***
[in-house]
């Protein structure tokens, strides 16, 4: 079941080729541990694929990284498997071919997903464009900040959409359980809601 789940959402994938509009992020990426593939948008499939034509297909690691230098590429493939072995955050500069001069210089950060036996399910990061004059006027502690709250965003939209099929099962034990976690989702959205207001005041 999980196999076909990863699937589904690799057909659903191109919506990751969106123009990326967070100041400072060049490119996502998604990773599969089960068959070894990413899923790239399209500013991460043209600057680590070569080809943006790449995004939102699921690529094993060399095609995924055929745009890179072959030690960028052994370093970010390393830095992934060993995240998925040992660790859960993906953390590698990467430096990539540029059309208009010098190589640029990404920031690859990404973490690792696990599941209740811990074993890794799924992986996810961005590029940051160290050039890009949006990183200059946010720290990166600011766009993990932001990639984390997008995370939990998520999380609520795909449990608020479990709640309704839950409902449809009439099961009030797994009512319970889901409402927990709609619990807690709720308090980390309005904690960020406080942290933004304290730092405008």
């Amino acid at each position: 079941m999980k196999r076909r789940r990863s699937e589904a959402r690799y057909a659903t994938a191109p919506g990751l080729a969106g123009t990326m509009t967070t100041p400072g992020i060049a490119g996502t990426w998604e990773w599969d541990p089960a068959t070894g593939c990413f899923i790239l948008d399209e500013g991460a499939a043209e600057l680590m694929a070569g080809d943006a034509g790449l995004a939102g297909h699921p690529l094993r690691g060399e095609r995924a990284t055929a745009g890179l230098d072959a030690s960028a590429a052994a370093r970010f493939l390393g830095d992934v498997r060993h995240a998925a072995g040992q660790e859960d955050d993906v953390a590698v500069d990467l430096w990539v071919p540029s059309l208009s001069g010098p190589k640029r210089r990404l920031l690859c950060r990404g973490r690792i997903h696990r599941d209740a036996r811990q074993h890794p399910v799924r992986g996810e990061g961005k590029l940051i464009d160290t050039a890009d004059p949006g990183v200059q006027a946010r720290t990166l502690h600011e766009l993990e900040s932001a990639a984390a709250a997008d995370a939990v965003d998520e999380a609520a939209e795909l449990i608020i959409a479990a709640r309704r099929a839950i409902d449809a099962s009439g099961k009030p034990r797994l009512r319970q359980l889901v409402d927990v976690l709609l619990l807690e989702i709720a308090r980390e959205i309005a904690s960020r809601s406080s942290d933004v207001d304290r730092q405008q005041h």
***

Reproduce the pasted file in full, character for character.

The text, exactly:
[in-house]
């Protein structure tokens, strides 16, 4: 079941080729541990694929990284498997071919997903464009900040959409359980809601 789940959402994938509009992020990426593939948008499939034509297909690691230098590429493939072995955050500069001069210089950060036996399910990061004059006027502690709250965003939209099929099962034990976690989702959205207001005041 999980196999076909990863699937589904690799057909659903191109919506990751969106123009990326967070100041400072060049490119996502998604990773599969089960068959070894990413899923790239399209500013991460043209600057680590070569080809943006790449995004939102699921690529094993060399095609995924055929745009890179072959030690960028052994370093970010390393830095992934060993995240998925040992660790859960993906953390590698990467430096990539540029059309208009010098190589640029990404920031690859990404973490690792696990599941209740811990074993890794799924992986996810961005590029940051160290050039890009949006990183200059946010720290990166600011766009993990932001990639984390997008995370939990998520999380609520795909449990608020479990709640309704839950409902449809009439099961009030797994009512319970889901409402927990709609619990807690709720308090980390309005904690960020406080942290933004304290730092405008």
């Amino acid at each position: 079941m999980k196999r076909r789940r990863s699937e589904a959402r690799y057909a659903t994938a191109p919506g990751l080729a969106g123009t990326m509009t967070t100041p400072g992020i060049a490119g996502t990426w998604e990773w599969d541990p089960a068959t070894g593939c990413f899923i790239l948008d399209e500013g991460a499939a043209e600057l680590m694929a070569g080809d943006a034509g790449l995004a939102g297909h699921p690529l094993r690691g060399e095609r995924a990284t055929a745009g890179l230098d072959a030690s960028a590429a052994a370093r970010f493939l390393g830095d992934v498997r060993h995240a998925a072995g040992q660790e859960d955050d993906v953390a590698v500069d990467l430096w990539v071919p540029s059309l208009s001069g010098p190589k640029r210089r990404l920031l690859c950060r990404g973490r690792i997903h696990r599941d209740a036996r811990q074993h890794p399910v799924r992986g996810e990061g961005k590029l940051i464009d160290t050039a890009d004059p949006g990183v200059q006027a946010r720290t990166l502690h600011e766009l993990e900040s932001a990639a984390a709250a997008d995370a939990v965003d998520e999380a609520a939209e795909l449990i608020i959409a479990a709640r309704r099929a839950i409902d449809a099962s009439g099961k009030p034990r797994l009512r319970q359980l889901v409402d927990v976690l709609l619990l807690e989702i709720a308090r980390e959205i309005a904690s960020r809601s406080s942290d933004v207001d304290r730092q405008q005041h």